But when we have years of social conditioning behind us, what can we do? How can we make men feel more comfortable and invite them to feel more vulnerable with us? How can we encourage them to open up to their own sensitivity and feel the effects of this softness? Well, the only place we can start with is with us. (By us, I mean women). Only when we, as women open up to our own emotions and relax into our true feminine nature, can we invite the men in our life to do the same. When we are in touch with our deepest emotions, and willing to feel what we’ve been suppressing for so long, do we give permission to the men in our life to do the same.  Through our actions we say to them “Crying is okay here. Being sad and spending time with sadness is okay here. In this space, it’s okay to be vulnerable”. This happens on an energetic level, not on a physical one. Energetically, the men in our lives will start to see that all emotions are welcome here, and they’ll slowly start to open up, when they see us embody and live in this way.

In my own relationship, I’ve watched my partner open up like a flower over the past 4 years. When we first entered the relationship, “emotions” were an alien word to him. By learning how to take care of my emotional needs, and opening up day after day, he started to get the message that “It’s okay to be vulnerable”. Today, it’s normal for him to see me cancel plans to honour my emotions, and it’s standard for him to witness me having an evening off to cry and actually feel my emotions. Crying is an act of releasing resistance, releasing pain and processing the stuck emotions that have accumulated within us throughout our lives.

If you’re a woman whose reading this, dare to be soft. That’s your truest nature. Be soft to your emotions, your needs and your wants. Be soft to yourself even when you’re not feeling 100%. You are Shakti, and Shakti gives strength to Shiva, grounding him and welcoming him with softness. The greatest skill you can ever learn is to keep your heart open, regardless of what occurs inside.

And if you’re a man reading this, know that it’s okay to cry. It’s only human. Granted that you may have developed different ways to cope with your emotions, I invite you to look within, into that part of you that you may have shunned away and suppressed, in fear of looking too ‘weak’. Start with awareness, if it isn’t easy for you to access your emotions right away. Even having the awareness about how you have been programmed to respond when you experience anger, sadness or frustration is a promising first step. Then, and only then would you be able to experience the magic of experiencing your vulnerability. Paradoxically, the way to see the value in feeling all your emotions is to actually create the space and summon the bravery to feel them.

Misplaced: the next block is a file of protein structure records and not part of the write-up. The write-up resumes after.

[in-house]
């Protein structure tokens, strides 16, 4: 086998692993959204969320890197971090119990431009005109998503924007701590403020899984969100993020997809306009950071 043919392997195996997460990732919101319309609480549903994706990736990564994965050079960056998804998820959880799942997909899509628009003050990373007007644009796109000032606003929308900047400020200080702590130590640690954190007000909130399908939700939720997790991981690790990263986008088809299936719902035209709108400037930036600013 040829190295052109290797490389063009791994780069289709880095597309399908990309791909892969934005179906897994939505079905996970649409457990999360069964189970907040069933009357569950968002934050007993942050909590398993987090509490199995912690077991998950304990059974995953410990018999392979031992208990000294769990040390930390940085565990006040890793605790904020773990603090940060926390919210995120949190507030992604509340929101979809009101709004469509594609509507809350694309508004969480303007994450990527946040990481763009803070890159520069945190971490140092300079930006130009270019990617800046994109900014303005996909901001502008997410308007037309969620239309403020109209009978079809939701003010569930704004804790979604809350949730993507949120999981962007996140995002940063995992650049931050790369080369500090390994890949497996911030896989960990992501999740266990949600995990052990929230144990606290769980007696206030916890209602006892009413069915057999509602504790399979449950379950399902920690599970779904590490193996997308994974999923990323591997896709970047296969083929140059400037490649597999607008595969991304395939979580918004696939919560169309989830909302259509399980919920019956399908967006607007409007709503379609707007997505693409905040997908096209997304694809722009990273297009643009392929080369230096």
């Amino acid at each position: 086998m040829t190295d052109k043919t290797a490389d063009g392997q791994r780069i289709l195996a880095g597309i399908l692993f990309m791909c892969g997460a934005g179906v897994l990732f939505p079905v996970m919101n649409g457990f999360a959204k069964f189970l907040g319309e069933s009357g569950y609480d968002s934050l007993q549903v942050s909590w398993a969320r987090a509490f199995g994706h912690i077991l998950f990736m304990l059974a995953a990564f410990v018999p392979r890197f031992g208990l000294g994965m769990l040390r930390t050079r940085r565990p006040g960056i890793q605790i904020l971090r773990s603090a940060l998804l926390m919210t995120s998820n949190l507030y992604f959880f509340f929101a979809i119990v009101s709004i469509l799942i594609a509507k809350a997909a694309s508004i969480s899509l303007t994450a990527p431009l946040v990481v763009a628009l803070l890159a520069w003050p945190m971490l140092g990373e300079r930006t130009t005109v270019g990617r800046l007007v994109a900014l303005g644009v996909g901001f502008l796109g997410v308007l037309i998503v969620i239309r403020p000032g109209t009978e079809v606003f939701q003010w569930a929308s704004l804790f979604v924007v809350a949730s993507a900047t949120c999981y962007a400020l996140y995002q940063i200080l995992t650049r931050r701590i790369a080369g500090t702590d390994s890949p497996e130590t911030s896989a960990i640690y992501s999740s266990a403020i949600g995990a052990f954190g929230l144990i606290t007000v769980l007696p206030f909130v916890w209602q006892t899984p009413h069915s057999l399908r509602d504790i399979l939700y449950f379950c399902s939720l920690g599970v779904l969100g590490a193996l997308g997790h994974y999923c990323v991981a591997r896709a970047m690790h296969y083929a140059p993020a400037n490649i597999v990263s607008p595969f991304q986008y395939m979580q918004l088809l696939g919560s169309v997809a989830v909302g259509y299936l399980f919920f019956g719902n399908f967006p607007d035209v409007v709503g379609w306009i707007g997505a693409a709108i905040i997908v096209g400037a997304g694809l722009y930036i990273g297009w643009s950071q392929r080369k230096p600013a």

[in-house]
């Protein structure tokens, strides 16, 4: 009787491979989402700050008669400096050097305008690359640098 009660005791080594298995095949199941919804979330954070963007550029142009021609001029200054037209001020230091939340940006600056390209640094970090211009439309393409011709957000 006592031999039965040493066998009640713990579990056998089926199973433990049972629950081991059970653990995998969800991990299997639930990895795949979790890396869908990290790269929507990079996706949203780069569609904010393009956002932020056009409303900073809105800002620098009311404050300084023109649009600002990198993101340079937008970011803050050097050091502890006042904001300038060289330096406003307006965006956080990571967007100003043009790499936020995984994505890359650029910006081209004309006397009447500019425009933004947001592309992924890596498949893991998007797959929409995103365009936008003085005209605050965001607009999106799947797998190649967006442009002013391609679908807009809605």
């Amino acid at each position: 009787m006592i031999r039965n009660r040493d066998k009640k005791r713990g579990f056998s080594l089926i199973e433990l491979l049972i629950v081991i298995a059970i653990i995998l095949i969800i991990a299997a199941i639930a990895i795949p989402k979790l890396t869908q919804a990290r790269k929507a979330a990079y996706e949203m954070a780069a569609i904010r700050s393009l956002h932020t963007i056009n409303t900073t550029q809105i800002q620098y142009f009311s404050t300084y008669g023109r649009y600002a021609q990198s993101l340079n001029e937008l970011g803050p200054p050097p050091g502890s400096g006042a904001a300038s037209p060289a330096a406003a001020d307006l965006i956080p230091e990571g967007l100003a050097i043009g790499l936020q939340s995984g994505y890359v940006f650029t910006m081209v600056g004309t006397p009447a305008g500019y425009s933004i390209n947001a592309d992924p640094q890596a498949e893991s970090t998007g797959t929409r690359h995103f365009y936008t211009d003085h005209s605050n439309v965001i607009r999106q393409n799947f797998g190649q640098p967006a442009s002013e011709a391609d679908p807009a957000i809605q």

Start by noticing which behaviours you’ve adopted to cope with your emotions. Socially withdrawing, distracting ourselves with TV, alcohol and other drugs, and working long hours are just some methods we’ve adopted to distract ourselves from the discomfort within.

If you feel compelled to do so, invest in a 60 minute Emotional Healing session with us. There’s nothing more valuable than receiving support and guidance to integrate both the Masculine and Feminine traits as you embark on the journey of self discovery.

For a limited time only, we’re offering Emotional Healing Sessions at a heavily discounted price. Book your 60 minute session today to explore your relationship to your masculine/feminine and experience liberation. In this 60 minute session, I will be showing you ways to truly open up to your emotions and go to the places you’ve been avoiding. It’s this place that holds the key to living a balanced life.

“Men often feel that they need to be self-reliant and provide for their loved ones, so it is not appropriate to express their emotions. This behaviour can be reinforced in the stereotype of the heroic male, so often represented in popular culture. Fearless, resourceful, stoic and usually facing adversity alone, these characters tell us a lot about what is considered to be ideal male behaviour within our society.

More powerful than film characters are the roles we see our parents playing. Many men have experienced fathers who were emotionally distant, who rarely, if ever, cried or expressed affection outwardly. The way we see our parents behave may become the unconscious template for our behaviour.”

With all my love,

Sanya